The interesting thing is, at the time I liked the prints and put them all into those sticky-paged albums. I was pretty proud of the results.

But after I “retired” in 1999, I had the time to spare, and I bought a Nikon LS4000ED film scanner. I’ve still got it here. That 4000 means 4000dpi, meaning high resolution! The files are about 35MB for each image.

I spent about four months, maybe more, and I scanned every single one of those 36 rolls x 36 exposures, and the results were magnificent! If I thought the prints were good, the scanned images were a revelation. I can’t show a comparison because the prints are long gone, but this:

r14-007 print ver

was flat and dull in the store print, but it leaps out from the screen. Likewise:

r14-005 print ver

I still have all these Japan images stored on this PC and as you can tell, I like ’em.

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Speaking of Japan, the gardening program on the ABC last night was on Japanese gardens and in particular, the Kenrokuen gardens in Kanazawa. (I’d almost forgotten those names.) We went there and I have these shots:

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Kenrokuen Gardens.   ©  PJ Croft 2020

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Kenrokuen Gardens, Kanazawa. With tongue firmly in cheek, this is the Japanese Olympics Garden Viewing Team on a training exercise.    © PJ Croft 2020

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They were posing for some group photo, but I stole the shot. Lovely girls, but look at the top left girl’s expression.   © PJ Croft 2020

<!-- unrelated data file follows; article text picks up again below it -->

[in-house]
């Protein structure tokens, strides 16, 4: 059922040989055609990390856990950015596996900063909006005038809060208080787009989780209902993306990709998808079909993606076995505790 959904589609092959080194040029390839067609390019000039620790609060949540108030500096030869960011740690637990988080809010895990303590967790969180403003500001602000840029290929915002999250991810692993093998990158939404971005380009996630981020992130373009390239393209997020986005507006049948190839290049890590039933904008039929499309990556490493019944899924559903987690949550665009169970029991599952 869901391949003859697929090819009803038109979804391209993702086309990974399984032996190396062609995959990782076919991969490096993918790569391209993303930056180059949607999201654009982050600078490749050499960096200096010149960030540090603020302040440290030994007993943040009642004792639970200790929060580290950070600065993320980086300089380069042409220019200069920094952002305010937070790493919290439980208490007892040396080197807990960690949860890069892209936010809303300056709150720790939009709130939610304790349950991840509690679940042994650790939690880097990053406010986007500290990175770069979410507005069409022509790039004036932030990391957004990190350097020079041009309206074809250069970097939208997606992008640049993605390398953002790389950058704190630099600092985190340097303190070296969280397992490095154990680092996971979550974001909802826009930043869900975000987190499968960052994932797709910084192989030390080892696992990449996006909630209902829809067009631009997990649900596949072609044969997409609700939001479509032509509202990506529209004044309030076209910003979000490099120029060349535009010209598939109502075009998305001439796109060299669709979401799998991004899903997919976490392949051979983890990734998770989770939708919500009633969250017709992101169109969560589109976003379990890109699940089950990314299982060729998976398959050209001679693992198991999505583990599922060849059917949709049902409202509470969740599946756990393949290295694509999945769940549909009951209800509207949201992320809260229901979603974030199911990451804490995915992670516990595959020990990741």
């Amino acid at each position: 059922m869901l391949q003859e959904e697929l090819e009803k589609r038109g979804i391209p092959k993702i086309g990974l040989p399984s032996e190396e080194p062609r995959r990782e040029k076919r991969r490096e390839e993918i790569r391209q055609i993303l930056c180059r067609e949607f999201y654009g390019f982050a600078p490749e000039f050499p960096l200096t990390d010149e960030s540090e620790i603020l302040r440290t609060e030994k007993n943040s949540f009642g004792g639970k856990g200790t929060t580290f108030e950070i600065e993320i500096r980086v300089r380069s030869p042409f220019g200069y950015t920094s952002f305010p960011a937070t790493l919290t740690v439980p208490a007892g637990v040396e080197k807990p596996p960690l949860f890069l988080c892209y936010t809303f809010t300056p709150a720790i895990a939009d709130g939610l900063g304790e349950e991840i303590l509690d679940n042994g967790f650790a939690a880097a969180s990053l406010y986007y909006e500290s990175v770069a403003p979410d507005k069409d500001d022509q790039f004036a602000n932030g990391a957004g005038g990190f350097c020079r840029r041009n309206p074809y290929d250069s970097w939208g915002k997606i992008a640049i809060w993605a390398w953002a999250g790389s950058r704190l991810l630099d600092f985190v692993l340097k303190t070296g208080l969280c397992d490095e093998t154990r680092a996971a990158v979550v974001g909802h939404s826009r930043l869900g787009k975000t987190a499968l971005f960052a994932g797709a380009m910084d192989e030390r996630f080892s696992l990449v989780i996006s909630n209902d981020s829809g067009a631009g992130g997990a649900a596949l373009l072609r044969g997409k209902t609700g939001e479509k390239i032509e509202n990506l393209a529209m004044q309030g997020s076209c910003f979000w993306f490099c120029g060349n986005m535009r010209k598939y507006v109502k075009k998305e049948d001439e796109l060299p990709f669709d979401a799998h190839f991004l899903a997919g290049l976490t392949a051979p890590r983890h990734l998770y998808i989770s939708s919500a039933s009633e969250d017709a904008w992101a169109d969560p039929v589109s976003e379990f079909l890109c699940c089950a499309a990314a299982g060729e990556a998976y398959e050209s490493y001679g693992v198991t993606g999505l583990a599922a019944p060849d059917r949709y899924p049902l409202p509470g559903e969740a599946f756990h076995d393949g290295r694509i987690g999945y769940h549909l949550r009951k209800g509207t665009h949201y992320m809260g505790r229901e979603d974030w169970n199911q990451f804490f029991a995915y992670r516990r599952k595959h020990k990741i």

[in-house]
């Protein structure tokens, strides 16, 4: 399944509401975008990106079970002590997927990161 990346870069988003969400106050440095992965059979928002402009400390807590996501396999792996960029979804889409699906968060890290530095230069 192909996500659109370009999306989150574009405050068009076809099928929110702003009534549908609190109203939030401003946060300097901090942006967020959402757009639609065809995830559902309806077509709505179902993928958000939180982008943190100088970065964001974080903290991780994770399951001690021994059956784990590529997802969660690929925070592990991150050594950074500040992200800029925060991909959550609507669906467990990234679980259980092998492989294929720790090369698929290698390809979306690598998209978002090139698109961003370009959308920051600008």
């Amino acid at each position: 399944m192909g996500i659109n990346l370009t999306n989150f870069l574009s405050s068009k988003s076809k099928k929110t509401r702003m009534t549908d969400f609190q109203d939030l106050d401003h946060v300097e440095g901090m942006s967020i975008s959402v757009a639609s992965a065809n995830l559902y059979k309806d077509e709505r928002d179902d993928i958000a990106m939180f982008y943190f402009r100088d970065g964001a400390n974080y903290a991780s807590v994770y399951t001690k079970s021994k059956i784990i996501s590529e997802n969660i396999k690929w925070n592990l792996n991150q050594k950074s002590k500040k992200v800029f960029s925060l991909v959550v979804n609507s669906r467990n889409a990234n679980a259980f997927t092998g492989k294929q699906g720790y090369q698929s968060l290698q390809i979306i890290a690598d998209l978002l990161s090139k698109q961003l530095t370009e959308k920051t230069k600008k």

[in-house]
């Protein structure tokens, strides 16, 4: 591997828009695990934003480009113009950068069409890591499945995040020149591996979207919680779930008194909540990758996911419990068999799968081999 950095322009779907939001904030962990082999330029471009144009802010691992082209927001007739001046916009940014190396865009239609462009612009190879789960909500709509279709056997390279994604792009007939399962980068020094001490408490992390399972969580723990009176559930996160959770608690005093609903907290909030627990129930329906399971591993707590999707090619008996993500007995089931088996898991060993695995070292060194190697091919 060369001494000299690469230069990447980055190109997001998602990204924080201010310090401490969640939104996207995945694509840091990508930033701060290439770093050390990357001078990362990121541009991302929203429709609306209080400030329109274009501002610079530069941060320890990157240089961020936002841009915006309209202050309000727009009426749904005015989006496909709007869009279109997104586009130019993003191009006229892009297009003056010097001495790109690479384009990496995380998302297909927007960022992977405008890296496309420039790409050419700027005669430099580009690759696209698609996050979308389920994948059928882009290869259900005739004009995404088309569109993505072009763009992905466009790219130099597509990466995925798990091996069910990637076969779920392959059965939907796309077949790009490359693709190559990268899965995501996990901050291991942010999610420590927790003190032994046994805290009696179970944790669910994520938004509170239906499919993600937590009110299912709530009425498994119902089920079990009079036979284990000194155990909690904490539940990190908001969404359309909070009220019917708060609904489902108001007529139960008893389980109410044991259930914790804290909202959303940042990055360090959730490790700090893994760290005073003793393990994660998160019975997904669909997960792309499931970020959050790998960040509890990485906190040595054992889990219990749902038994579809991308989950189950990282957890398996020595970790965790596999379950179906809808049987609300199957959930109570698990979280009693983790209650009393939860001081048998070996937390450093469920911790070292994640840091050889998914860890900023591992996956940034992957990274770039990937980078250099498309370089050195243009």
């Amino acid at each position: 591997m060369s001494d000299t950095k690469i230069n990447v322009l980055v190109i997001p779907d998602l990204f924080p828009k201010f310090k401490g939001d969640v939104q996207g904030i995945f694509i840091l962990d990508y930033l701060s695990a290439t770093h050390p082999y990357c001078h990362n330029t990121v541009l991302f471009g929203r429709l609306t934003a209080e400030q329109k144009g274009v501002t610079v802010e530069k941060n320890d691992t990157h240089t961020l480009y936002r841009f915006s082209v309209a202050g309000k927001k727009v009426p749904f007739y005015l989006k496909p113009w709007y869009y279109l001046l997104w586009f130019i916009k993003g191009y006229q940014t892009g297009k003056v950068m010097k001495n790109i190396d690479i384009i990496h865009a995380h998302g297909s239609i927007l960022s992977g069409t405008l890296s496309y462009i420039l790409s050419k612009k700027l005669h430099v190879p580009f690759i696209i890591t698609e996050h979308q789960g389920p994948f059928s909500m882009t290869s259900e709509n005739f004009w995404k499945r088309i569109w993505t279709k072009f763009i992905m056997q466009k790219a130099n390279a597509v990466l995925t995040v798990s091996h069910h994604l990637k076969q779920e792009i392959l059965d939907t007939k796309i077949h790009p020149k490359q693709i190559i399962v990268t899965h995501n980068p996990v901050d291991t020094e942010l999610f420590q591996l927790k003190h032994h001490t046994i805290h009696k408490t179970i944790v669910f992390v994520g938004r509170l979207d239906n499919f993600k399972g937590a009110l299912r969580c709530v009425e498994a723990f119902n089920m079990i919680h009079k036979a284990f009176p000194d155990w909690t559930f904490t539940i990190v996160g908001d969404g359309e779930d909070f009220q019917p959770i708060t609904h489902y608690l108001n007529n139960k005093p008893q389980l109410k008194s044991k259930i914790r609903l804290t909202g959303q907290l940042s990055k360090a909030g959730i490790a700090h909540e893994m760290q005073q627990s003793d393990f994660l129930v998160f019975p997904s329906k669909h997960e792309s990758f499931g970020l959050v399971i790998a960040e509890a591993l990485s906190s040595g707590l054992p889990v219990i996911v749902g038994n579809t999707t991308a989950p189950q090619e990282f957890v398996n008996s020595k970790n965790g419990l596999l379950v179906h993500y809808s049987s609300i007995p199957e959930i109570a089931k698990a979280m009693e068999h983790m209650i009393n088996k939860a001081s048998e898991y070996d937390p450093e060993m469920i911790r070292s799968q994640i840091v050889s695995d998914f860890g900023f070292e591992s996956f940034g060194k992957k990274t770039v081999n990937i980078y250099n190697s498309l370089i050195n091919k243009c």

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Likewise, I’ve had some old slides sitting in plastic slide pages (remember them?) for many years and I pulled some out a few days ago. Some have stuck to the plastic and deteriorated badly, but they look like abstract paintings now. I need to set the scanner up again to get them into the computer, but I’m quite excited about it. ASAP.

I’ve also got some shots of places that family will recognise from long ago, but shot on infra-red film. Interesting.

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There’s a full moon tomorrow night, and it will have Jupiter and Mars aligned with it. Now that I have my Nikon P950 with its 2000mm lens, I would be able to get some good shots. However, the weather forecast is for cloud and rain, I think. Same for Monday when the alignment repeats, but again it’s 100% forecast for rain. Ho hum.

2 comments on “Bunker bunkum day 108

  1. The photos are beautiful. Interesting photo of the schoolgirls – now everyone knows how to pose and smile for photos, but when this was taken the girls looked quite natural with a variety of expressions. I prefer it.